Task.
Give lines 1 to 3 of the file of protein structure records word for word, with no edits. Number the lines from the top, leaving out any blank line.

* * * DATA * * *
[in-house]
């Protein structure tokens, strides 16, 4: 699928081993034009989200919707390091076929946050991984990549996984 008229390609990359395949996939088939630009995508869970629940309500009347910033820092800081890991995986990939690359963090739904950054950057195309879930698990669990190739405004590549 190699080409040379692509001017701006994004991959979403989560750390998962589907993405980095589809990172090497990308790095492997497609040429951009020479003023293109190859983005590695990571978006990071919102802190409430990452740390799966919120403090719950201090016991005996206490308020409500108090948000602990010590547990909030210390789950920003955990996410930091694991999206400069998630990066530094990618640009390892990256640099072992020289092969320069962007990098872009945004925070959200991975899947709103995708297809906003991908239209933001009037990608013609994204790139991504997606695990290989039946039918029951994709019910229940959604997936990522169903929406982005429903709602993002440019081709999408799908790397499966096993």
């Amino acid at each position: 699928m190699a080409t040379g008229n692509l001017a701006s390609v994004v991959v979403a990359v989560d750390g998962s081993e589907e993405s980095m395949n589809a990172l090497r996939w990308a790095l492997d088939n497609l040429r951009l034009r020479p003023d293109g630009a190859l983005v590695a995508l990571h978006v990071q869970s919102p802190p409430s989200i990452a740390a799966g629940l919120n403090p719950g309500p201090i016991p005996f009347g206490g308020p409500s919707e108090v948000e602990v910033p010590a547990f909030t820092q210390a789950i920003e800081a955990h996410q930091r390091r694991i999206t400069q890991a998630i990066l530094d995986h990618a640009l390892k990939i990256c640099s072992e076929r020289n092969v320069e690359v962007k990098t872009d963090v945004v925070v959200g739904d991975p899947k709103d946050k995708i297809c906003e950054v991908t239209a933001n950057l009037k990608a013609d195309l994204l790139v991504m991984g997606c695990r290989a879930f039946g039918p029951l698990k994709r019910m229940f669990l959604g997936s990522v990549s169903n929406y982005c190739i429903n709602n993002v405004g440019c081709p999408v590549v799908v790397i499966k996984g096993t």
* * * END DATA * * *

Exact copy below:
[in-house]
């Protein structure tokens, strides 16, 4: 699928081993034009989200919707390091076929946050991984990549996984 008229390609990359395949996939088939630009995508869970629940309500009347910033820092800081890991995986990939690359963090739904950054950057195309879930698990669990190739405004590549 190699080409040379692509001017701006994004991959979403989560750390998962589907993405980095589809990172090497990308790095492997497609040429951009020479003023293109190859983005590695990571978006990071919102802190409430990452740390799966919120403090719950201090016991005996206490308020409500108090948000602990010590547990909030210390789950920003955990996410930091694991999206400069998630990066530094990618640009390892990256640099072992020289092969320069962007990098872009945004925070959200991975899947709103995708297809906003991908239209933001009037990608013609994204790139991504997606695990290989039946039918029951994709019910229940959604997936990522169903929406982005429903709602993002440019081709999408799908790397499966096993």
């Amino acid at each position: 699928m190699a080409t040379g008229n692509l001017a701006s390609v994004v991959v979403a990359v989560d750390g998962s081993e589907e993405s980095m395949n589809a990172l090497r996939w990308a790095l492997d088939n497609l040429r951009l034009r020479p003023d293109g630009a190859l983005v590695a995508l990571h978006v990071q869970s919102p802190p409430s989200i990452a740390a799966g629940l919120n403090p719950g309500p201090i016991p005996f009347g206490g308020p409500s919707e108090v948000e602990v910033p010590a547990f909030t820092q210390a789950i920003e800081a955990h996410q930091r390091r694991i999206t400069q890991a998630i990066l530094d995986h990618a640009l390892k990939i990256c640099s072992e076929r020289n092969v320069e690359v962007k990098t872009d963090v945004v925070v959200g739904d991975p899947k709103d946050k995708i297809c906003e950054v991908t239209a933001n950057l009037k990608a013609d195309l994204l790139v991504m991984g997606c695990r290989a879930f039946g039918p029951l698990k994709r019910m229940f669990l959604g997936s990522v990549s169903n929406y982005c190739i429903n709602n993002v405004g440019c081709p999408v590549v799908v790397i499966k996984g096993t």